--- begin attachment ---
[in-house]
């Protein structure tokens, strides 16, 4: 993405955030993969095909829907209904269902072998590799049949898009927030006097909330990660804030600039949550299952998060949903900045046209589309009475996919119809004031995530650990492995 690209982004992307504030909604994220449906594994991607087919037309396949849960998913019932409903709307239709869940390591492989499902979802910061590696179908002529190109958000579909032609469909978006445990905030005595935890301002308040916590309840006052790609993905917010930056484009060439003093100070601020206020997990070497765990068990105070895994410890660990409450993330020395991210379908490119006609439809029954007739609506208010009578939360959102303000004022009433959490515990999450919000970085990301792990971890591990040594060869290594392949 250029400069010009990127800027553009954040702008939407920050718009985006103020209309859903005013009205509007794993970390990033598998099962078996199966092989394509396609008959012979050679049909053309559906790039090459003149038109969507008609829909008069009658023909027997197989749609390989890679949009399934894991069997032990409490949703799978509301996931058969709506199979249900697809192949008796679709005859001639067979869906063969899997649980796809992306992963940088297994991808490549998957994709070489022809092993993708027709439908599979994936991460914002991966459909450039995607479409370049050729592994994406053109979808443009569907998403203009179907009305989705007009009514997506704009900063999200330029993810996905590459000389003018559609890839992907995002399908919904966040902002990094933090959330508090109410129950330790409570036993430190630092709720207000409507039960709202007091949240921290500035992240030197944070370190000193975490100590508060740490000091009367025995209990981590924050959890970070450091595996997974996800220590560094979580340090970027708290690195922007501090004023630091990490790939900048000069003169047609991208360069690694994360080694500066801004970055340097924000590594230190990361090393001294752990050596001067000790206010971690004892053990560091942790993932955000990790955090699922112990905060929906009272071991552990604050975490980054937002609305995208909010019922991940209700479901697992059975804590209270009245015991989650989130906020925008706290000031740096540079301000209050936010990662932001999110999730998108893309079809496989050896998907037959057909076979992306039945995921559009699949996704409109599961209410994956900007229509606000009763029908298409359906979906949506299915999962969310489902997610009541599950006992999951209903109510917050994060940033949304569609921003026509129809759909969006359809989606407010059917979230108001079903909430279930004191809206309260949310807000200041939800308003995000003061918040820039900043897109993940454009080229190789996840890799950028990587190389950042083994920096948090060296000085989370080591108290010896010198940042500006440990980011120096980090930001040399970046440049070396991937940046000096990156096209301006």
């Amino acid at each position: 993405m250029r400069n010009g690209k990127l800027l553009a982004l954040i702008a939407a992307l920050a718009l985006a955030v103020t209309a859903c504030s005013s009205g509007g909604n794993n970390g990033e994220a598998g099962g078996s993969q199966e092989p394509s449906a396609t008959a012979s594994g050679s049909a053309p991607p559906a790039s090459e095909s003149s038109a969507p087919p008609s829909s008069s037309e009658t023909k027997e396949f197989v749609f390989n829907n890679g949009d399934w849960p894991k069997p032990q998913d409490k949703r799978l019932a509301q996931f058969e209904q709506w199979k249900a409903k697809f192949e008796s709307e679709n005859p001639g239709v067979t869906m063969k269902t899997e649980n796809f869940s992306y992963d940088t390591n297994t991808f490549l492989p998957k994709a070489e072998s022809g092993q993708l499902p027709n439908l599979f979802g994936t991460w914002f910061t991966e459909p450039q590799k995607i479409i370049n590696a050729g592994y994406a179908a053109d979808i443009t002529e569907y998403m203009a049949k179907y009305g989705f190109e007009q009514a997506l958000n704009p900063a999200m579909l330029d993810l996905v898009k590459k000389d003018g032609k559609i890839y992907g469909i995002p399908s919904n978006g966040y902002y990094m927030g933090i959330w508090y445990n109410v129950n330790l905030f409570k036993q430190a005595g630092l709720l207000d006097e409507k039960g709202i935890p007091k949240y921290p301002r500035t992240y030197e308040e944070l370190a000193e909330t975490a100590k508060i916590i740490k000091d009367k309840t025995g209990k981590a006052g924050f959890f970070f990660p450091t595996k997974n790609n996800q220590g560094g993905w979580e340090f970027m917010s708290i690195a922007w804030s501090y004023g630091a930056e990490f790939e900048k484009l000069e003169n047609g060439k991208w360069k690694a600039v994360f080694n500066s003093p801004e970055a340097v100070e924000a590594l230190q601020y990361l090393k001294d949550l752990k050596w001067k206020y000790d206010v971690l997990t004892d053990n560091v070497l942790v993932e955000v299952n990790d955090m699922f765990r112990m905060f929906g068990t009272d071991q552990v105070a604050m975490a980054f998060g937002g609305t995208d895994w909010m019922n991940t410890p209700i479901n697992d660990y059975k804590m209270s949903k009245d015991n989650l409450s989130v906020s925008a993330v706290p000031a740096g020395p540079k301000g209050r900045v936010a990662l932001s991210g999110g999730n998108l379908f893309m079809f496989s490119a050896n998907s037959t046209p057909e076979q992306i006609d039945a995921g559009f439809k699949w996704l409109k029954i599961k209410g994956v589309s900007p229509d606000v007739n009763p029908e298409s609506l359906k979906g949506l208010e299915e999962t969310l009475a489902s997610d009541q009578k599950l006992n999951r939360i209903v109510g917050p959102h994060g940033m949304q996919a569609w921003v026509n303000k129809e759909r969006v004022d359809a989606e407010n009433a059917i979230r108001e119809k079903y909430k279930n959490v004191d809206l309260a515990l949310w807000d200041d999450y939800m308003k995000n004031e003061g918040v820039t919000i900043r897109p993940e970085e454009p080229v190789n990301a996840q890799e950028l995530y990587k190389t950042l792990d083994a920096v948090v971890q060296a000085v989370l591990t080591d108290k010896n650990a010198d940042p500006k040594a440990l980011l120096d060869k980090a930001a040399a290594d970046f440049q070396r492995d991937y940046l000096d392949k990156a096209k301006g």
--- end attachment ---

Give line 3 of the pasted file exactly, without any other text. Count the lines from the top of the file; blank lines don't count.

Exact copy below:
């Amino acid at each position: 993405m250029r400069n010009g690209k990127l800027l553009a982004l954040i702008a939407a992307l920050a718009l985006a955030v103020t209309a859903c504030s005013s009205g509007g909604n794993n970390g990033e994220a598998g099962g078996s993969q199966e092989p394509s449906a396609t008959a012979s594994g050679s049909a053309p991607p559906a790039s090459e095909s003149s038109a969507p087919p008609s829909s008069s037309e009658t023909k027997e396949f197989v749609f390989n829907n890679g949009d399934w849960p894991k069997p032990q998913d409490k949703r799978l019932a509301q996931f058969e209904q709506w199979k249900a409903k697809f192949e008796s709307e679709n005859p001639g239709v067979t869906m063969k269902t899997e649980n796809f869940s992306y992963d940088t390591n297994t991808f490549l492989p998957k994709a070489e072998s022809g092993q993708l499902p027709n439908l599979f979802g994936t991460w914002f910061t991966e459909p450039q590799k995607i479409i370049n590696a050729g592994y994406a179908a053109d979808i443009t002529e569907y998403m203009a049949k179907y009305g989705f190109e007009q009514a997506l958000n704009p900063a999200m579909l330029d993810l996905v898009k590459k000389d003018g032609k559609i890839y992907g469909i995002p399908s919904n978006g966040y902002y990094m927030g933090i959330w508090y445990n109410v129950n330790l905030f409570k036993q430190a005595g630092l709720l207000d006097e409507k039960g709202i935890p007091k949240y921290p301002r500035t992240y030197e308040e944070l370190a000193e909330t975490a100590k508060i916590i740490k000091d009367k309840t025995g209990k981590a006052g924050f959890f970070f990660p450091t595996k997974n790609n996800q220590g560094g993905w979580e340090f970027m917010s708290i690195a922007w804030s501090y004023g630091a930056e990490f790939e900048k484009l000069e003169n047609g060439k991208w360069k690694a600039v994360f080694n500066s003093p801004e970055a340097v100070e924000a590594l230190q601020y990361l090393k001294d949550l752990k050596w001067k206020y000790d206010v971690l997990t004892d053990n560091v070497l942790v993932e955000v299952n990790d955090m699922f765990r112990m905060f929906g068990t009272d071991q552990v105070a604050m975490a980054f998060g937002g609305t995208d895994w909010m019922n991940t410890p209700i479901n697992d660990y059975k804590m209270s949903k009245d015991n989650l409450s989130v906020s925008a993330v706290p000031a740096g020395p540079k301000g209050r900045v936010a990662l932001s991210g999110g999730n998108l379908f893309m079809f496989s490119a050896n998907s037959t046209p057909e076979q992306i006609d039945a995921g559009f439809k699949w996704l409109k029954i599961k209410g994956v589309s900007p229509d606000v007739n009763p029908e298409s609506l359906k979906g949506l208010e299915e999962t969310l009475a489902s997610d009541q009578k599950l006992n999951r939360i209903v109510g917050p959102h994060g940033m949304q996919a569609w921003v026509n303000k129809e759909r969006v004022d359809a989606e407010n009433a059917i979230r108001e119809k079903y909430k279930n959490v004191d809206l309260a515990l949310w807000d200041d999450y939800m308003k995000n004031e003061g918040v820039t919000i900043r897109p993940e970085e454009p080229v190789n990301a996840q890799e950028l995530y990587k190389t950042l792990d083994a920096v948090v971890q060296a000085v989370l591990t080591d108290k010896n650990a010198d940042p500006k040594a440990l980011l120096d060869k980090a930001a040399a290594d970046f440049q070396r492995d991937y940046l000096d392949k990156a096209k301006g």